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Camera Club Keeps On Clicking

Companionable, creative outlet for over 50 years
The Manhasset Great Neck Camera Club has been around since 1951, and has been meeting at the Manhasset Public Library since 2011. The club is a welcoming group of photographers of all skill levels. They meet on the second and fourth Monday of every month. The first meeting is a competition evening, where photos are critiqued by an expert. The second meeting is a presentation evening; usually a guest speaker gives a lecture about their photography. Guests are welcome. The Club is part of the Photographic Federation of Long Island (PFLI), a voluntary non-profit organization of camera clubs from Nassau and Suffolk counties and the five boroughs of New York City.
For Michael Chaplan, the club’s defacto communications and PR person, his interest in photography grew out of his love of treasure hunting. He needed to be able to document his finds. “My photography background started when I began writing articles about my treasure hunting expedition in New York City. And I would include photographs of the different places that I went to, things that I found, and I have a metal detector and in these magazines that became the voice of New York City treasure hunting, so to say, and I wrote a book called The Urban Treasure Hunter. It’s about treasure hunting in New York. My background is in anthropology and public health, both academic and doing archaeology and whatever. I’m sort of an adventurous person. I enjoy learning about photography. I’m not a photographer like the other folks in the club. They’re artists. Photography to me, it’s an adjunct to my writing. And when I’m writing, I usually take photos of whatever I’m doing.”
Some members stated that the club serves as more than an artistic outlet. For them, the meetings are an opportunity to meet like-minded, creative people who help them learn and push them to be better photographers. “Well, when I retired, I mean, I worked long hours. Now I read, I play mahjong, canasta, I like movies, I like TV. But I needed something to really give me a purpose, and photography is really fabulous… It’s fun to me, and it gives me a purpose. I didn’t know what it’s like to be creative. I met a lot of friends of the club… we have a lot in common, all in the same age group and have the same hobby,” said Ronny Hachadoorian, the club’s co-president.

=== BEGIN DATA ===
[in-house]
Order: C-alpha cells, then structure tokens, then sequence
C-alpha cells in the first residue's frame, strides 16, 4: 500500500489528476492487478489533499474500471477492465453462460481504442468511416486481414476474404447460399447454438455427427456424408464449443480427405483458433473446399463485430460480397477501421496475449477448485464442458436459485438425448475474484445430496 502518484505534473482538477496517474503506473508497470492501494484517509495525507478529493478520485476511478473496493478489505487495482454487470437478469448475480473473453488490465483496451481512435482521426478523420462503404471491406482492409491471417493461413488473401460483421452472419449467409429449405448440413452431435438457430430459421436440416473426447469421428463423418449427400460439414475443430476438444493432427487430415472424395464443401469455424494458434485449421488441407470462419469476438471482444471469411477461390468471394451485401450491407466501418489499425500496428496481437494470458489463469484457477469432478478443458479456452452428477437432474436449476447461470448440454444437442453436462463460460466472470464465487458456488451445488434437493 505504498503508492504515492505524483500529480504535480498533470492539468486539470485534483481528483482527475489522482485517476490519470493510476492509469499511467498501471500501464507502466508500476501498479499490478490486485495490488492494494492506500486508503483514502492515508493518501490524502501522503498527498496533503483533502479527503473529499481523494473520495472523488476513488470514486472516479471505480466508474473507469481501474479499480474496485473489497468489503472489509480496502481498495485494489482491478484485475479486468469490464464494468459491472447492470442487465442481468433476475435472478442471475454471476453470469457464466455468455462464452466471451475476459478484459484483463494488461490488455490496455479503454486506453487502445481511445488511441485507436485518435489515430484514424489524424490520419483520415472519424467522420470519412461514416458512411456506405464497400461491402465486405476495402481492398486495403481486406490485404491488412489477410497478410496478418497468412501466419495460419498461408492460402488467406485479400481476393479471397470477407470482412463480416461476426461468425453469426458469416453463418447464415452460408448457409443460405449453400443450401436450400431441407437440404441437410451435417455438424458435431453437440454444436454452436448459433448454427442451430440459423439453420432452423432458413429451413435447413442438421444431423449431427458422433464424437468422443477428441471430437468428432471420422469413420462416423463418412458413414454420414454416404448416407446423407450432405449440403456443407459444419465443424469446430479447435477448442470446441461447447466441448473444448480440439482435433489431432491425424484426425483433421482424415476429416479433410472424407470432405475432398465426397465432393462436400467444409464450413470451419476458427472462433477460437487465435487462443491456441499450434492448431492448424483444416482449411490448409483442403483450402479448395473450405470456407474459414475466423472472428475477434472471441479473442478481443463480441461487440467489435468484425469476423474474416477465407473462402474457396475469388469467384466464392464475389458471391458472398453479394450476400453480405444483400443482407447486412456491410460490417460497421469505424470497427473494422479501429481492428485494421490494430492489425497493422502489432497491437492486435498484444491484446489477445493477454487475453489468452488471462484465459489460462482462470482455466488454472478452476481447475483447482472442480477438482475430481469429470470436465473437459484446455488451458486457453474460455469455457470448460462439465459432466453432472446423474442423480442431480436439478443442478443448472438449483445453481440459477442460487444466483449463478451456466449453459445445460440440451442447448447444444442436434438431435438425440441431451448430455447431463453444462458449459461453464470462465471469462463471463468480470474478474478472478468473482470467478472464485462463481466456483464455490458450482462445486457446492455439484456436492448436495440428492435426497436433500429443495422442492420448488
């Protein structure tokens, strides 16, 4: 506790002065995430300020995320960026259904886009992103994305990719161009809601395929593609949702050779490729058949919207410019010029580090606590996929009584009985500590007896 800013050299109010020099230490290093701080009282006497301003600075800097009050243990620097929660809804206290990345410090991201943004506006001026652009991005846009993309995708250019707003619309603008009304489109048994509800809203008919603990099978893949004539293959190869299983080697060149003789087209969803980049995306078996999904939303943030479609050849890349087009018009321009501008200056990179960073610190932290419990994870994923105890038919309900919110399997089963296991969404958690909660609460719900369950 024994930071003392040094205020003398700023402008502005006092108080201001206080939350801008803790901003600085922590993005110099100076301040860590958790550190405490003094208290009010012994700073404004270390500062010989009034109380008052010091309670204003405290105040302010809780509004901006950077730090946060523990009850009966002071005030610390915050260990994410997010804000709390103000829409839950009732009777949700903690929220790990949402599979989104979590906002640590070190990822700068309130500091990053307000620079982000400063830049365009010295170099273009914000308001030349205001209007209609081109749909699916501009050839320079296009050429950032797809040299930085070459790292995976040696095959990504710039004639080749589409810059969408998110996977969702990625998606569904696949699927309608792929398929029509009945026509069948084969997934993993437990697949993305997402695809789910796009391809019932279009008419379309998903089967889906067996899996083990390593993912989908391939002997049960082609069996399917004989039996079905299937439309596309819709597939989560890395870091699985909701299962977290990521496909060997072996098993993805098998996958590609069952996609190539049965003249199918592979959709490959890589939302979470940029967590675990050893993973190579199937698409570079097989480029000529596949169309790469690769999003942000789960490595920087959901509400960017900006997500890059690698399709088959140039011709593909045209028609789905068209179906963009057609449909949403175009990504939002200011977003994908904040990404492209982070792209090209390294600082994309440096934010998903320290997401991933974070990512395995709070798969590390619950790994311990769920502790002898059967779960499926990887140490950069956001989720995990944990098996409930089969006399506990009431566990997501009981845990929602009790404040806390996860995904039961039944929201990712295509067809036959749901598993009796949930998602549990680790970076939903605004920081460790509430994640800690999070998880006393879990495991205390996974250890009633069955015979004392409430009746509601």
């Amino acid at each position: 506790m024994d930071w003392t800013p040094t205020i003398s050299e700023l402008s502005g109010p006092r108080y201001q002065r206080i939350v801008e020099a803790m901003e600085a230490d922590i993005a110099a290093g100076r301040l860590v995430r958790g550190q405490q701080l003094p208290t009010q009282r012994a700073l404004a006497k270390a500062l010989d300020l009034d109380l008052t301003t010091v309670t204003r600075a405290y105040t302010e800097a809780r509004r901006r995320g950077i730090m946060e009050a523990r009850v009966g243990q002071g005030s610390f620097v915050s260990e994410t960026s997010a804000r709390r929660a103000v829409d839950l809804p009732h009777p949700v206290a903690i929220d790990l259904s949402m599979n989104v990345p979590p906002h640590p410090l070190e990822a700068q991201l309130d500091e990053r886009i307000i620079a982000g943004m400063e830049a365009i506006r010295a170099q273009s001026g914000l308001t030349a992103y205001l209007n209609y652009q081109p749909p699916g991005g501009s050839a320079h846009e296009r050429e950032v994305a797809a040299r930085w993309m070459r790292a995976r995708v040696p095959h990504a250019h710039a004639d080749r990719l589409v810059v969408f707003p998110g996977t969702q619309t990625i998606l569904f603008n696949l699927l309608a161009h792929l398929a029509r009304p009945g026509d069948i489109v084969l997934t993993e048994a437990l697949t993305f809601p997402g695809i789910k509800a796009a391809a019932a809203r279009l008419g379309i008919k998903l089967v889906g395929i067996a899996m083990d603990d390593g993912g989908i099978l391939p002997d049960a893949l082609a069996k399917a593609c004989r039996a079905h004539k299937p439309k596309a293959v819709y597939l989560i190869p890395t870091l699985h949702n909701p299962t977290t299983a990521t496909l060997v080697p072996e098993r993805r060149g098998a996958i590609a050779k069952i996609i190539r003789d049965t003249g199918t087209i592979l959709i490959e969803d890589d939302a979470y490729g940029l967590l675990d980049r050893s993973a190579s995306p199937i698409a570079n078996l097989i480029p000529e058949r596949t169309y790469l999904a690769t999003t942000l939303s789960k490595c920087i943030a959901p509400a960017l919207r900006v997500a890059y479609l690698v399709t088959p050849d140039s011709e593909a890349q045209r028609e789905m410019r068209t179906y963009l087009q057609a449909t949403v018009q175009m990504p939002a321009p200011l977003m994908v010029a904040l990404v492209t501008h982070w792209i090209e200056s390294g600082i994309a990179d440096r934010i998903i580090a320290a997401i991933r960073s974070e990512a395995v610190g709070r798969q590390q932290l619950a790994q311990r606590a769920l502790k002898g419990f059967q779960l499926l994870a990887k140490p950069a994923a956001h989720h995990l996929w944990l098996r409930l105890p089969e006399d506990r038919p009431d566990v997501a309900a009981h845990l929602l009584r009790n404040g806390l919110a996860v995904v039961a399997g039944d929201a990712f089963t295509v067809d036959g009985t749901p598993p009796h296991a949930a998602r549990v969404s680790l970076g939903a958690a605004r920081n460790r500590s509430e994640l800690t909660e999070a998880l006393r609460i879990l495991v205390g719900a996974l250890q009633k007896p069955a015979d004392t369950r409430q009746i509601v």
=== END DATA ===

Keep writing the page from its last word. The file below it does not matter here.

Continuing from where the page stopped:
Lyda Zissimatos, the other co-president, echoed this sentiment. “Once I retired from the New York City public school system, I knew I was going to have a lot of time on my hands and wanted to make sure that I kept engaged. I was happy hobbyist. I bought a digital camera, and it sat in the box for an entire year because I was terrified to open it up and I had no idea how to use it. I did see a flyer at the Manhasset library about the photographic club of Manhasset and Great Neck, so I decided to check it out. When I got there, I met a group of wonderful, intelligent, vivacious people who took me by the hand and started showing me slowly how to use the camera. I enjoy learning from my co-members as well as the judges who come to critique our work. I have absolutely loved it.”-
Lifelong photography enthusiast Haig Hachadoorian serves as the club’s vice president. After dabbling in photography as a child, he put his hobby aside for career and family. With the dawn of digital photography, however, his interest resumed. “I picked up my first camera when I was like eight or nine years old; my parents encouraged me. And I had a dark room down in the basement of the house we lived in when I was like 10 years old. So I’ve been a photographer for a while. And I pursued it even in my teens and that kind of thing. I was in the Coast Guard and got married, and always took pictures; my passion for photography was there but you know, raising a family with a couple of kids and that kind of thing kind of put it on the back burner. Then as I got older I had more time. Back in 2000 or so I joined the camera club and pursued photography much more seriously.
With digital you get instant feedback; you take a picture you look at it, and you see that you did something wrong and you make an adjustment. And you get to learn very quickly what adjustments to make. When I was shooting film, I would get some really great shots. But it got developed and I couldn’t remember what the settings were two weeks later. So digital gave me such a boost up because of the instant feedback that you’ve got in terms of learning. So it helped me improve my photography.”
The Manhasset Great Neck Camera Club will hold a meeting on Monday, April 15, at 6:30 P.M. This meeting will feature a “Program Evening” where master photographer Ron Wyatt will provide an instructive, slide illustrated lecture entitled: “How To Capture Stunning Images”. Wyatt has worked as a cameraman for MSNBC, Comcast, Comcast Sports, News 12, and Court TV. A “Meet and Greet” takes place between 6-6:30 P.M.
The club is always open to new members. They are a welcoming group of photographers in an active club and can assist all classes and skill levels of digital photographers, from iPhone, point and shoot, beginners through advanced. Visit their web site, which has a wealth of photography information. For further information, please email [email protected]

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